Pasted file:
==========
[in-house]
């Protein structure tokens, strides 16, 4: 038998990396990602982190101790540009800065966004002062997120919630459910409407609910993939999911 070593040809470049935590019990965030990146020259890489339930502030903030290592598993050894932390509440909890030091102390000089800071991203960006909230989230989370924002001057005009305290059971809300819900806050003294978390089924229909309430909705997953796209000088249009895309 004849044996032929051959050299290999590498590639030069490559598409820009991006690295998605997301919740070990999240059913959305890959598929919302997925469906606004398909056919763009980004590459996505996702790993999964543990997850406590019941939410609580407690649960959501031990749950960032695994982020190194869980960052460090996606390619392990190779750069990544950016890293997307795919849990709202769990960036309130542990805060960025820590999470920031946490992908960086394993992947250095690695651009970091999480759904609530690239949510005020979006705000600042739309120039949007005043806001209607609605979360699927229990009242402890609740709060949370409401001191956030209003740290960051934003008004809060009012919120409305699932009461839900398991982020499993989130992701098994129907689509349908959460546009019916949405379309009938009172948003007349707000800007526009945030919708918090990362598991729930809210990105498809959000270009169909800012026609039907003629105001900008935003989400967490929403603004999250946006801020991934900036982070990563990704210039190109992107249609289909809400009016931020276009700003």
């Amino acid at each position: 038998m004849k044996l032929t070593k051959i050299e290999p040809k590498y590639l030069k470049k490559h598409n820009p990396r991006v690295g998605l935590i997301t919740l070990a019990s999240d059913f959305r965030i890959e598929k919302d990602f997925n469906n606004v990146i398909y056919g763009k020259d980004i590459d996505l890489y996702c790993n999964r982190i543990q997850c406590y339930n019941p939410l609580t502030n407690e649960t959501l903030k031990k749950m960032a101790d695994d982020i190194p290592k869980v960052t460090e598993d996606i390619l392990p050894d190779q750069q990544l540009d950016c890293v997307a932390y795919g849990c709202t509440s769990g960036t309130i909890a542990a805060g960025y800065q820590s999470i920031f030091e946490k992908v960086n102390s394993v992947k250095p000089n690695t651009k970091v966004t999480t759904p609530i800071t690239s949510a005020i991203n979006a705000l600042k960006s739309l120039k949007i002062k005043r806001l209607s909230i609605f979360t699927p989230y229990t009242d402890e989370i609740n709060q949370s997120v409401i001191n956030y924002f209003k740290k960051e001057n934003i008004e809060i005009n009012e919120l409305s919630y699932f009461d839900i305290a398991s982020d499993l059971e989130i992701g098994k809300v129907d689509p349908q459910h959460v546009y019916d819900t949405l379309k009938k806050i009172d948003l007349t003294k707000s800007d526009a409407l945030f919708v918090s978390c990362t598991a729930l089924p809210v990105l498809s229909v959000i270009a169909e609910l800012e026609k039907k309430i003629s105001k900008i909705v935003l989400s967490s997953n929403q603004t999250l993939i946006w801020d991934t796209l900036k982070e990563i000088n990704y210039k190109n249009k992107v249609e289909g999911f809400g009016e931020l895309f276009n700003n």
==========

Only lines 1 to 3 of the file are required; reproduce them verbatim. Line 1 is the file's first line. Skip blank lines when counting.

[in-house]
């Protein structure tokens, strides 16, 4: 038998990396990602982190101790540009800065966004002062997120919630459910409407609910993939999911 070593040809470049935590019990965030990146020259890489339930502030903030290592598993050894932390509440909890030091102390000089800071991203960006909230989230989370924002001057005009305290059971809300819900806050003294978390089924229909309430909705997953796209000088249009895309 004849044996032929051959050299290999590498590639030069490559598409820009991006690295998605997301919740070990999240059913959305890959598929919302997925469906606004398909056919763009980004590459996505996702790993999964543990997850406590019941939410609580407690649960959501031990749950960032695994982020190194869980960052460090996606390619392990190779750069990544950016890293997307795919849990709202769990960036309130542990805060960025820590999470920031946490992908960086394993992947250095690695651009970091999480759904609530690239949510005020979006705000600042739309120039949007005043806001209607609605979360699927229990009242402890609740709060949370409401001191956030209003740290960051934003008004809060009012919120409305699932009461839900398991982020499993989130992701098994129907689509349908959460546009019916949405379309009938009172948003007349707000800007526009945030919708918090990362598991729930809210990105498809959000270009169909800012026609039907003629105001900008935003989400967490929403603004999250946006801020991934900036982070990563990704210039190109992107249609289909809400009016931020276009700003």
């Amino acid at each position: 038998m004849k044996l032929t070593k051959i050299e290999p040809k590498y590639l030069k470049k490559h598409n820009p990396r991006v690295g998605l935590i997301t919740l070990a019990s999240d059913f959305r965030i890959e598929k919302d990602f997925n469906n606004v990146i398909y056919g763009k020259d980004i590459d996505l890489y996702c790993n999964r982190i543990q997850c406590y339930n019941p939410l609580t502030n407690e649960t959501l903030k031990k749950m960032a101790d695994d982020i190194p290592k869980v960052t460090e598993d996606i390619l392990p050894d190779q750069q990544l540009d950016c890293v997307a932390y795919g849990c709202t509440s769990g960036t309130i909890a542990a805060g960025y800065q820590s999470i920031f030091e946490k992908v960086n102390s394993v992947k250095p000089n690695t651009k970091v966004t999480t759904p609530i800071t690239s949510a005020i991203n979006a705000l600042k960006s739309l120039k949007i002062k005043r806001l209607s909230i609605f979360t699927p989230y229990t009242d402890e989370i609740n709060q949370s997120v409401i001191n956030y924002f209003k740290k960051e001057n934003i008004e809060i005009n009012e919120l409305s919630y699932f009461d839900i305290a398991s982020d499993l059971e989130i992701g098994k809300v129907d689509p349908q459910h959460v546009y019916d819900t949405l379309k009938k806050i009172d948003l007349t003294k707000s800007d526009a409407l945030f919708v918090s978390c990362t598991a729930l089924p809210v990105l498809s229909v959000i270009a169909e609910l800012e026609k039907k309430i003629s105001k900008i909705v935003l989400s967490s997953n929403q603004t999250l993939i946006w801020d991934t796209l900036k982070e990563i000088n990704y210039k190109n249009k992107v249609e289909g999911f809400g009016e931020l895309f276009n700003n």